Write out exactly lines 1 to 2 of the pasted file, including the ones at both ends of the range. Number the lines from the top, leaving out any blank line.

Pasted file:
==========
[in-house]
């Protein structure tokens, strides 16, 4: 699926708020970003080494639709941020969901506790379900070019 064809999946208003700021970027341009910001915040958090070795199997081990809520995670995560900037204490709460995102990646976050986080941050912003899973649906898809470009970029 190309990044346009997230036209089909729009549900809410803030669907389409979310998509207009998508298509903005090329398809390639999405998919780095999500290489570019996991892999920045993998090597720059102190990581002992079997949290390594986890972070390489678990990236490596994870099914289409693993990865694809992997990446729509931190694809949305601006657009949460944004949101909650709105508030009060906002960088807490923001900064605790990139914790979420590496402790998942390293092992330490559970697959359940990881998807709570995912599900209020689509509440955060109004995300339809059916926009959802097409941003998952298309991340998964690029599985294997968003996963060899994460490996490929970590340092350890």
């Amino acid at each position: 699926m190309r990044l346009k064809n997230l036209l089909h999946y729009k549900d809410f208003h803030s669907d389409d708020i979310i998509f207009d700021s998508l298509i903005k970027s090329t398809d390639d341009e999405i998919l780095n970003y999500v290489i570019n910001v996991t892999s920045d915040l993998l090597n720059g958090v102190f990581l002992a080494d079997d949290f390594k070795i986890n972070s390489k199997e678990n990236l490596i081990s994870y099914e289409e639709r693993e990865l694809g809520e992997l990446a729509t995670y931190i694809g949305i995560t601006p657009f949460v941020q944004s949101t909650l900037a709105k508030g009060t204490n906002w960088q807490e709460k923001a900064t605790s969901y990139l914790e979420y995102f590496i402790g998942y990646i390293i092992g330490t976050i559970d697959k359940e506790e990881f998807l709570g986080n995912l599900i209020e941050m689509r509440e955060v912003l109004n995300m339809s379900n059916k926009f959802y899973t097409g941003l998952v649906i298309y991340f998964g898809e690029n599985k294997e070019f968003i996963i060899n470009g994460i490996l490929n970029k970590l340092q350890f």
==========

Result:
[in-house]
């Protein structure tokens, strides 16, 4: 699926708020970003080494639709941020969901506790379900070019 064809999946208003700021970027341009910001915040958090070795199997081990809520995670995560900037204490709460995102990646976050986080941050912003899973649906898809470009970029 190309990044346009997230036209089909729009549900809410803030669907389409979310998509207009998508298509903005090329398809390639999405998919780095999500290489570019996991892999920045993998090597720059102190990581002992079997949290390594986890972070390489678990990236490596994870099914289409693993990865694809992997990446729509931190694809949305601006657009949460944004949101909650709105508030009060906002960088807490923001900064605790990139914790979420590496402790998942390293092992330490559970697959359940990881998807709570995912599900209020689509509440955060109004995300339809059916926009959802097409941003998952298309991340998964690029599985294997968003996963060899994460490996490929970590340092350890």